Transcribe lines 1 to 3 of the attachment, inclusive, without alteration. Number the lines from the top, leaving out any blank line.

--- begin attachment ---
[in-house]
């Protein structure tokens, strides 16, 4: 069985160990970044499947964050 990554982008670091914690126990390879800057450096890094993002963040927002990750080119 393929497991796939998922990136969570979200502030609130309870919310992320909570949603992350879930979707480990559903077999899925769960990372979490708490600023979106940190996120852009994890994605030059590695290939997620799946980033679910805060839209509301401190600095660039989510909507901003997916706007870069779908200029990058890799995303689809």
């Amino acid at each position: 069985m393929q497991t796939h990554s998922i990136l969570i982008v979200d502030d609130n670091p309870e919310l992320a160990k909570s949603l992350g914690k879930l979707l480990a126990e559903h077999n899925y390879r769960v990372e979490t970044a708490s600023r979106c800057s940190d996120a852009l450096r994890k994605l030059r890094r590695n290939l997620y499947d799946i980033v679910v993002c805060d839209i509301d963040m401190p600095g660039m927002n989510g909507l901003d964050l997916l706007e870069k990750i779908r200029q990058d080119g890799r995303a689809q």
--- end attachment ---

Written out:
[in-house]
């Protein structure tokens, strides 16, 4: 069985160990970044499947964050 990554982008670091914690126990390879800057450096890094993002963040927002990750080119 393929497991796939998922990136969570979200502030609130309870919310992320909570949603992350879930979707480990559903077999899925769960990372979490708490600023979106940190996120852009994890994605030059590695290939997620799946980033679910805060839209509301401190600095660039989510909507901003997916706007870069779908200029990058890799995303689809």
């Amino acid at each position: 069985m393929q497991t796939h990554s998922i990136l969570i982008v979200d502030d609130n670091p309870e919310l992320a160990k909570s949603l992350g914690k879930l979707l480990a126990e559903h077999n899925y390879r769960v990372e979490t970044a708490s600023r979106c800057s940190d996120a852009l450096r994890k994605l030059r890094r590695n290939l997620y499947d799946i980033v679910v993002c805060d839209i509301d963040m401190p600095g660039m927002n989510g909507l901003d964050l997916l706007e870069k990750i779908r200029q990058d080119g890799r995303a689809q």